Scotland Stumbles on Devolution Plans
September 7, 2011 Taxation in UK
Scotland’s intentions for a devolved tax system have been criticized by the UK government, with several shortcomings in the plan being highlighted.
Scotland’s bid for a devolved tax system has taken a stumble, as the push for greater tax powers is called unclear and inherently filled with significant risks and costs. The judgment came in a letter sent on September 6th to Scottish Finance Secretary John Swinney from the Exchequer Secretary to the Treasury of the UK David Gauke.
In the correspondence, the Exchequer Secretary warned that the currently proposed plan to devolve Scotland’s tax system was fraught with oversights and needs clarification before it can become a reality. He said that in order for Scotland to devolve its tax system, it would first need to build its own fully functioning IT infrastructure to administer taxes. The technological acquisition would need to be accompanied by an array of local tax experts. Further, both the UK and Scotland would need to implement measures to control and administer the newly formed tax border. The Exchequer Secretary suggested that these factors have not been considered in the devolution plans, and no account has been made for the rising costs.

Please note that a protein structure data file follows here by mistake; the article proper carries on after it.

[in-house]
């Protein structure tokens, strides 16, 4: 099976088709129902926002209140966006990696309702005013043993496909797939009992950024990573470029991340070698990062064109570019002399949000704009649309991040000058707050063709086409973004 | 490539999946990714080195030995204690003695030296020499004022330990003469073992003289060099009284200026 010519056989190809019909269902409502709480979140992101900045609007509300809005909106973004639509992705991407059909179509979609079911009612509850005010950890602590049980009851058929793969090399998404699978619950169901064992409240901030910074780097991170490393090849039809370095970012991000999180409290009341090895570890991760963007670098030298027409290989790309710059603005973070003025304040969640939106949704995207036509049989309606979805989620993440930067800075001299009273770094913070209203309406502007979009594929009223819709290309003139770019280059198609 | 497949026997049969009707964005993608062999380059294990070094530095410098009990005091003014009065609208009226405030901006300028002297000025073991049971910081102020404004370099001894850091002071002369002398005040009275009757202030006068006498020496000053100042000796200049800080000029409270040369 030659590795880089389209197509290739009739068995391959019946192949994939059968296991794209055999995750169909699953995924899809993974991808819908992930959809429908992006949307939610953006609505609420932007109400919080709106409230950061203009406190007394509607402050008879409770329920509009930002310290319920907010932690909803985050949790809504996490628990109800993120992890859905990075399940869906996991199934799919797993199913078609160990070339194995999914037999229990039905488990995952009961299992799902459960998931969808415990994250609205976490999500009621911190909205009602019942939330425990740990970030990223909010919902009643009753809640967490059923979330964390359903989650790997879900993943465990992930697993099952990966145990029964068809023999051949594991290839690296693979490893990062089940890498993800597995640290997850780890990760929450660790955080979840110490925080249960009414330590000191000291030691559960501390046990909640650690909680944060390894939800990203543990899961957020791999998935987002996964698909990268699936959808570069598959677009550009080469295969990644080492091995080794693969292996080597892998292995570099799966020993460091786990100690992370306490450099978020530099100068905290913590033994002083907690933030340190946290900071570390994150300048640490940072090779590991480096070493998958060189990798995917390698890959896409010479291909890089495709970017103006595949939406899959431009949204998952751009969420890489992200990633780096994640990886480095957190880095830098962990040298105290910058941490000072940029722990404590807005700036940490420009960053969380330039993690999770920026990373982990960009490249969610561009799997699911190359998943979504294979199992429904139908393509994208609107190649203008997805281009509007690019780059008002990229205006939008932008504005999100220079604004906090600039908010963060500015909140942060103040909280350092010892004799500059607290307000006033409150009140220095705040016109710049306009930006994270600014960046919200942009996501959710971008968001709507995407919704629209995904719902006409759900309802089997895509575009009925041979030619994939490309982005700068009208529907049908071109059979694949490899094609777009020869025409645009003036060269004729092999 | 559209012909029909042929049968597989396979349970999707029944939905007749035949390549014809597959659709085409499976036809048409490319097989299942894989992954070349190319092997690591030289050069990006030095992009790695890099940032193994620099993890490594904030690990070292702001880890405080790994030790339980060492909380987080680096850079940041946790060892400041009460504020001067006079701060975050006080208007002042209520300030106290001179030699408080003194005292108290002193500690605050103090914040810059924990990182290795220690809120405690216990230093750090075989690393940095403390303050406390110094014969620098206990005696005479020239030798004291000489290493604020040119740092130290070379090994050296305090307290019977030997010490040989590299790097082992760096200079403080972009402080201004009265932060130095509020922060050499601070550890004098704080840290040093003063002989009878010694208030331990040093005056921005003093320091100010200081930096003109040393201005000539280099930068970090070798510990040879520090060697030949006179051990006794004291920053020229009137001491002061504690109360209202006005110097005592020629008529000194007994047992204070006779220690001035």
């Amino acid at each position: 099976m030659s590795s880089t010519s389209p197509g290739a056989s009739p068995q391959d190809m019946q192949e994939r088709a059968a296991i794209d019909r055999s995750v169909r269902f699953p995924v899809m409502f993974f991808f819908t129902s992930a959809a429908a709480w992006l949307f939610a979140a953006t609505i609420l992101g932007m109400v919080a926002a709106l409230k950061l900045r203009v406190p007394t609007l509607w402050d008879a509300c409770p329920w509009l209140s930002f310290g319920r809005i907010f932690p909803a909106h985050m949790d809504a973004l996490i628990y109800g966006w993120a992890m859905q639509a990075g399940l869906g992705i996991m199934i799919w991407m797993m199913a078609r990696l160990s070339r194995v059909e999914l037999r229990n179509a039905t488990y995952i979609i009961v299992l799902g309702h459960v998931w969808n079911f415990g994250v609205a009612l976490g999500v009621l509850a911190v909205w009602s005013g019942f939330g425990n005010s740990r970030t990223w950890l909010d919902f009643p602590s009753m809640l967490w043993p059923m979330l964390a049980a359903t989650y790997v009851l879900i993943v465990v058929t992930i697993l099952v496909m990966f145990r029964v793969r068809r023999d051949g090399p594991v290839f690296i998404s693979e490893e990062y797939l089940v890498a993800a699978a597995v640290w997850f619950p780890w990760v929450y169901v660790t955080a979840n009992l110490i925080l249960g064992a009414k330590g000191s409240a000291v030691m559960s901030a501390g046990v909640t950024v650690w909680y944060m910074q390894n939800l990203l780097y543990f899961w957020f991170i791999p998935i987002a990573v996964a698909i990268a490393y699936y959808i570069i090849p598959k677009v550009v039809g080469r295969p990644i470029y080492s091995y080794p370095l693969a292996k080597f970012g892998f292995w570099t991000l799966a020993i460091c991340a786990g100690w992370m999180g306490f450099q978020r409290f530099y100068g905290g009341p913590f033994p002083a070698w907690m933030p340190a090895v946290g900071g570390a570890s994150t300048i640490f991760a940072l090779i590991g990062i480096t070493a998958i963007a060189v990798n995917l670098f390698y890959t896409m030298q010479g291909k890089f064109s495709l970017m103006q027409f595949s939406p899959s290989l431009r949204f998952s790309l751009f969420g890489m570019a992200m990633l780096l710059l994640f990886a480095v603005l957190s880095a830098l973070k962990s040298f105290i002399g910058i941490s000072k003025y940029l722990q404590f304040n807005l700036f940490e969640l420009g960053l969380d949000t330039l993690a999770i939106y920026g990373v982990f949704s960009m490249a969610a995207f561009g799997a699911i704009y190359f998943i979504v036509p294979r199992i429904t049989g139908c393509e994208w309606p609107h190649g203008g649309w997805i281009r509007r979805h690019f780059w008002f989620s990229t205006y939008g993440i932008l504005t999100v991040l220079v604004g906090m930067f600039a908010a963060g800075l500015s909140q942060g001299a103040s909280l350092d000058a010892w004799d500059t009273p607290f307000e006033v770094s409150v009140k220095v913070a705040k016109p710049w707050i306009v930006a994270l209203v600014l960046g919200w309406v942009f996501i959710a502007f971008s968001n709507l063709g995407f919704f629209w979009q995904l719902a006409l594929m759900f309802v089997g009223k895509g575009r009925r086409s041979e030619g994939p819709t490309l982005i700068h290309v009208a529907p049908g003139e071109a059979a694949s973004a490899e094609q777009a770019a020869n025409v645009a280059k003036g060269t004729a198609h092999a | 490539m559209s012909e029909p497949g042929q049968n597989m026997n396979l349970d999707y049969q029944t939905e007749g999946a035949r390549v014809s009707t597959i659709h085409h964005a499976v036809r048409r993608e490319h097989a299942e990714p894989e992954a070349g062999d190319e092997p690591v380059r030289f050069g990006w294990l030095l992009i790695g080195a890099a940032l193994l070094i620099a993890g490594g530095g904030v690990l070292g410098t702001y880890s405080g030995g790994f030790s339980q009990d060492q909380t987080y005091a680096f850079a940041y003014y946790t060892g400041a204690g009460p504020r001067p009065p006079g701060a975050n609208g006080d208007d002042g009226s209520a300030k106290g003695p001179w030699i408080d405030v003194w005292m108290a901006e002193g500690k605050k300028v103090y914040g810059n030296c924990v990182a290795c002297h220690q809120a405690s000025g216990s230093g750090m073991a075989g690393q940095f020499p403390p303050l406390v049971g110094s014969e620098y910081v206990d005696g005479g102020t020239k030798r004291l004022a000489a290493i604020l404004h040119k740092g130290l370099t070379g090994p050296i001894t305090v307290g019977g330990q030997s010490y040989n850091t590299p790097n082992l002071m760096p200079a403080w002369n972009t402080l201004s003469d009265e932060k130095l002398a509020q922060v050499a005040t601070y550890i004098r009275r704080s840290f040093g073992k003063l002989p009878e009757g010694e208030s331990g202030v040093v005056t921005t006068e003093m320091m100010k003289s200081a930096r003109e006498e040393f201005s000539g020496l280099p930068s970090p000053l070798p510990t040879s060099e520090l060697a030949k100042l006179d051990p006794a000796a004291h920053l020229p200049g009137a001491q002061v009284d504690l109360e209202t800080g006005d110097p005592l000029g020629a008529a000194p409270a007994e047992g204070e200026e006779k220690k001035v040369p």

The issue of an independent tax system for Scotland has been long debated in the UK. Currently the Scottish government is taking public opinion on the matter, through national discussion paper which outlines the government’s proposed devolution plans.
In his letter, David Gauke said that the Scottish economy is very integrated with the UK, and this level of economic closeness means that Scotland’s situation is very unique, and has to be evaluated further, before any practical moves are made.
Photo by theSNP